Debate over New Hampshire gubernatorial candidates

In a debate on Tuesday, candidates vying for New Hampshire’s governorship clashed over a number of issues, including abortion and election integrity.

Republican Chris Sununu is seeking his fourth two-year term. Democratic state senator Dr. Tom Sherman is in his second term after serving four years in the House.

In a debate sponsored by New Hampshire Public Radio and the New Hampshire Bulletin, Sununu claimed a “huge record of success” he wants to build on, while Sherman said Holder is “off track.” and did not focus on the struggles of the residents.

Housing costs in the state have reached record highs this year and more than 20,000 units are needed to create a stable market. Sherman criticized Sununu as he outlined a housing plan.

“It’s not a new problem. It’s a housing crisis which under Chris Sununu has become a housing crisis. We knew for several years that this was coming and yet nothing was happening until crisis becomes a crisis, and then he came up with a $100 million plan to do it using federal funds.

Sununu countered that his $100 million housing plan encouraged projects.

“I created the State Housing Appeal Board so that people could have the right checks and balances within this system. A demolition fund to get us out of town old stuff. So we’re very innovative in how we do it. We don’t just talk about it. We don’t just put it on paper. In fact, we invest those dollars and we make it happen.

Panelist Josh Rogers asked incumbent Sununu about his stance on abortion, which led to a clash with Sherman.

“Governor, you describe yourself as pro-choice. You signed the New Hampshire law limiting almost all abortions after 24 weeks. You support political candidates who support stricter limits on abortion. And yet you say you would block further limits on abortion here in New Hampshire. Why should people take your word for it?

“The legislator put the abortion provision in the budget,” says Sununu. “We weren’t going to veto a budget where there was no ongoing resolution. So we weren’t going to shut down the government in the middle of a pandemic. But we are committed to creating more flexibility.

“Senator,” Rogers turns to Sherman, “You say you would repeal New Hampshire’s current abortion law.”

“I think the state absolutely has a role to play in making sure a woman has the right to an abortion,” Dr. Sherman responds. “We don’t have that in New Hampshire. And I just want to make it clear that the governor actually signed all of these provisions into the budget law. To say he couldn’t veto this one really isn’t, it’s a bit dishonest since he actually vetoed a budget two years ago for a much lesser reason. Think about what he signed into law. He signed a forced ultrasound on a woman wanting an abortion without medical reason.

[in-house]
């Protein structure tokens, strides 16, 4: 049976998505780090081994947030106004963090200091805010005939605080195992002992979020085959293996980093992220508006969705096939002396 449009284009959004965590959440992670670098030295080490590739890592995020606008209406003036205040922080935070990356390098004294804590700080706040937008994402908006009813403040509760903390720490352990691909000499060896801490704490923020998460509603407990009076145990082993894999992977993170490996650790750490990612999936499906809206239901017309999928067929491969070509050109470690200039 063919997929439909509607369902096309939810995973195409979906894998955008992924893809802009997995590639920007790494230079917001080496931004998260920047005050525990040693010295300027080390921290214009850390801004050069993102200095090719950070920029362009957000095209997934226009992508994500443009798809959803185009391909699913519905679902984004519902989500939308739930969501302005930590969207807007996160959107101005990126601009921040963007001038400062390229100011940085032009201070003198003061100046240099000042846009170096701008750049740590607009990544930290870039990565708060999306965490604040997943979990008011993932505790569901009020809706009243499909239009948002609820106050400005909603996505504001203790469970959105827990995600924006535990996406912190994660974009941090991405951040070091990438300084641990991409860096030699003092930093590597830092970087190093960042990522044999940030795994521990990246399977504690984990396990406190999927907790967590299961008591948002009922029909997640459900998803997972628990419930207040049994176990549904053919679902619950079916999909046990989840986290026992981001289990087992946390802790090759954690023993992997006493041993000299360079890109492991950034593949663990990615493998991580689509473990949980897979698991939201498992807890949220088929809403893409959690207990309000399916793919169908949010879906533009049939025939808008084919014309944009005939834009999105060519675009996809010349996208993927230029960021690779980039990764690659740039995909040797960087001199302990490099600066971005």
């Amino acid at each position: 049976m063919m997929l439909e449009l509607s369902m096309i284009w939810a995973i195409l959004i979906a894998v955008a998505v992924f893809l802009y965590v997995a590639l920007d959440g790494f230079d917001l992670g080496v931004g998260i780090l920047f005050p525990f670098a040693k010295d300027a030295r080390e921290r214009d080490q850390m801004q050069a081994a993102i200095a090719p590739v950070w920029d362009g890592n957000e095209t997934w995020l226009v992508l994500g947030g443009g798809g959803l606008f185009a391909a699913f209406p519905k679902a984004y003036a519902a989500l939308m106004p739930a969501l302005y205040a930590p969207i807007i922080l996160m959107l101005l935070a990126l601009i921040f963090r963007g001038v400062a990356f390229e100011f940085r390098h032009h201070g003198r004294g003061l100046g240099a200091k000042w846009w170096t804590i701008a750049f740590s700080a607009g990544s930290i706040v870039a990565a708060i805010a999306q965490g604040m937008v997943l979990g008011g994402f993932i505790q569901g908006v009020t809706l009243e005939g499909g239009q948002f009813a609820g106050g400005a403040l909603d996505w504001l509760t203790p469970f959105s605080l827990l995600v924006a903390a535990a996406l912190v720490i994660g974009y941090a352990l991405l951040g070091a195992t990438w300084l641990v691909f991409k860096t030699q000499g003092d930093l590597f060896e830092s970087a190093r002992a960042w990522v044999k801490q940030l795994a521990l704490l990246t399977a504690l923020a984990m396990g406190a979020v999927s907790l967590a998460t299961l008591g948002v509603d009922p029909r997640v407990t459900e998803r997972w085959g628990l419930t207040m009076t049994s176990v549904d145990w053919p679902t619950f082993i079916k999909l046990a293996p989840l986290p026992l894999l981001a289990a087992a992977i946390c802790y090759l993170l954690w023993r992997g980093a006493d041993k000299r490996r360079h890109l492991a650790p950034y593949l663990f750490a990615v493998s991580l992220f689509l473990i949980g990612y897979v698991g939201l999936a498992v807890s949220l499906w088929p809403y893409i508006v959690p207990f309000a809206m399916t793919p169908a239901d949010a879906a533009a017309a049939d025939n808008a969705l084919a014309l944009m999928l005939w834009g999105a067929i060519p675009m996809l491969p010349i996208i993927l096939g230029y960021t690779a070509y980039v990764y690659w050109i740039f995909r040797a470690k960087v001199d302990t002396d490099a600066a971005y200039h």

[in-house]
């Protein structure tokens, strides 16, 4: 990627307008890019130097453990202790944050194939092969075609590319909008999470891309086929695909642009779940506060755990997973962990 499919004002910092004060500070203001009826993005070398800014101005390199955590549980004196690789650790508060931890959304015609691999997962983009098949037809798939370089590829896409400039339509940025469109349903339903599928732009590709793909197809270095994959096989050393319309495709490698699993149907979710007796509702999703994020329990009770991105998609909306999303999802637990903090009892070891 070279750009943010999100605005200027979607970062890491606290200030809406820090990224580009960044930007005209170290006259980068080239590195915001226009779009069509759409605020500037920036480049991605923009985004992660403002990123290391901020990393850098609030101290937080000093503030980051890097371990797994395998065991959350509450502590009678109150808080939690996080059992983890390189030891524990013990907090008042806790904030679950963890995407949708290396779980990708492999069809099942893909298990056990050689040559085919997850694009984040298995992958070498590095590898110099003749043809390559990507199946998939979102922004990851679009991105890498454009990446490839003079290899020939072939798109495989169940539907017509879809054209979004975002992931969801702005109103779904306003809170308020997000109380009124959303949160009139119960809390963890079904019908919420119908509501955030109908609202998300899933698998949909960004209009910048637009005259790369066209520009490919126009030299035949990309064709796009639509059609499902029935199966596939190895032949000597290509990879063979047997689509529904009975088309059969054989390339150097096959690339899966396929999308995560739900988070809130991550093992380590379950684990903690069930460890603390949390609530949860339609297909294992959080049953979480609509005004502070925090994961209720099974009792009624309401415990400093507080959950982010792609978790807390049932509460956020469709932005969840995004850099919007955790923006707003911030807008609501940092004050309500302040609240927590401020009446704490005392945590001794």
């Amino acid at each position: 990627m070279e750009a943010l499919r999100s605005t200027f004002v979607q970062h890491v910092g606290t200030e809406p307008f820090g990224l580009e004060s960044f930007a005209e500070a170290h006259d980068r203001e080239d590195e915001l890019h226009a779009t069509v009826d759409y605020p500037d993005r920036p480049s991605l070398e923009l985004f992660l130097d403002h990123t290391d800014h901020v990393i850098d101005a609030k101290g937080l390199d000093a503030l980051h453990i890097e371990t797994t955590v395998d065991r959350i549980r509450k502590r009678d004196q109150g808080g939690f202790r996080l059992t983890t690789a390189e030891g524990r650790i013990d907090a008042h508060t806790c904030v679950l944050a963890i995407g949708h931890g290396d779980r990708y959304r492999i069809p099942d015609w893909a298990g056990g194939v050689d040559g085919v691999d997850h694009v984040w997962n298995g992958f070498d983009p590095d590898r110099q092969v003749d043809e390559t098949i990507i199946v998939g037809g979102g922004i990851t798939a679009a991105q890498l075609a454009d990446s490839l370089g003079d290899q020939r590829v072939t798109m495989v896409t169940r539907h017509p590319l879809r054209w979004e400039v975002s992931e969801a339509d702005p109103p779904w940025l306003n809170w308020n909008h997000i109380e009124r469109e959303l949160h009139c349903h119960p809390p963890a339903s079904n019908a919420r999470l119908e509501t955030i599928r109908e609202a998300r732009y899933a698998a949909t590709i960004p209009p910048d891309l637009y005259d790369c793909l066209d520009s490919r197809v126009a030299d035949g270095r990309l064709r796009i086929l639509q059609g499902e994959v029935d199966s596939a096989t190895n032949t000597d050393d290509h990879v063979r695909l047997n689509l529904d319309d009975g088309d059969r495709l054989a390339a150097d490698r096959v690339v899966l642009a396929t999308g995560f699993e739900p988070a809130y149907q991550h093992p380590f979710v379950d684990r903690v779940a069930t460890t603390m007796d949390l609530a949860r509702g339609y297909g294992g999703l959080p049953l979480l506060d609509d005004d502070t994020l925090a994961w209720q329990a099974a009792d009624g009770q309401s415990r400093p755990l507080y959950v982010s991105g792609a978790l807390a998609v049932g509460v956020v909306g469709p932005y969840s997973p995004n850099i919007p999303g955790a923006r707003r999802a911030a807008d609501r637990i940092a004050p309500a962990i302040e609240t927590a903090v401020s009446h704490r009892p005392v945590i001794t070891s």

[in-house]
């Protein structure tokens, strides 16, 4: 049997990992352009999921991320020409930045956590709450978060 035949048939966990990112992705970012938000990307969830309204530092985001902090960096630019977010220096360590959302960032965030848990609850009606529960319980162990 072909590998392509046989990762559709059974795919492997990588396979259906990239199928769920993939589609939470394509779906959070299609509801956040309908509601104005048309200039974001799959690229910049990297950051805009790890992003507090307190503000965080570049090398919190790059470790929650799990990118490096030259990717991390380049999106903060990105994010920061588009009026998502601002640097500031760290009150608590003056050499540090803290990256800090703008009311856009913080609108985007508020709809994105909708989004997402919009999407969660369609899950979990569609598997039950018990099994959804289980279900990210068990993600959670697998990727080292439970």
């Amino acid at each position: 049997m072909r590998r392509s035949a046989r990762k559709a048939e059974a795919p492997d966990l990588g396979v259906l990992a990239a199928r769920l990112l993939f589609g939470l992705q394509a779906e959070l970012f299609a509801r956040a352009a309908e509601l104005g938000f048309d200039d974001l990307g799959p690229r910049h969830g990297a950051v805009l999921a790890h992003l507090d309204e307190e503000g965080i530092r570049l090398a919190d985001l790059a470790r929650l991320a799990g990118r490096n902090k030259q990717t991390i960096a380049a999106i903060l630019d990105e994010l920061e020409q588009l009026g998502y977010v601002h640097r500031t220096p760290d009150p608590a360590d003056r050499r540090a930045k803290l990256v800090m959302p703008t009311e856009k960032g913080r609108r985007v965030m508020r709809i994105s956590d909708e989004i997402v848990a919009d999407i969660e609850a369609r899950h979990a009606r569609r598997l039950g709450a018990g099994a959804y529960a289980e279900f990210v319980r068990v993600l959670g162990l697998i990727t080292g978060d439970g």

“We got rid of that provision,” Sununu retorts.

But,” Sherman refutes, “he signed it.”

Governor Sununu was asked about his endorsement of other Republicans who promote the idea that the 2020 election was stolen. Both Sununu and Sherman praised the integrity of New Hampshire’s electoral system, but disagreed on approving candidates.

Of course, the election was not stolen,” Sununu said. “It’s all nonsense. It’s absolute nonsense.

“So why do you approve,” pressed Rogers, “of a candidate who says that?”

“You don’t endorse a candidate or endorse individuals based on an issue, do you?” defends Sununu. “You approve and support candidates based on financial responsibility, leadership, all the other things that come into play.”

“OK.” Rogers turns to the Democrat. “Senator?”

“I would never endorse anyone who says the next election will be stolen,” Sherman replies. “That’s what Don Buldoc said. You don’t approve of someone who already says they won, lost, or won.

Sherman stressed the need to switch to renewables, while incumbent Sununu disagreed that such a move would help cut costs.

“It’s clear that renewables reduce costs,” says Sherman. “No one is talking about taking out natural gas or fossil fuels because every state currently depends on it to some degree. Any attempt to expand our energy options has been blocked by the governor. We know the real benefit goes to the taxpayer .

“This idea that renewables, all renewables, lower your energy cost is completely wrong, beyond wrong,” Sununu counters. “It’s all on your bill. All these renewable energies require a subsidy. So every time you turn on that switch, you all have to pay that subsidy. »

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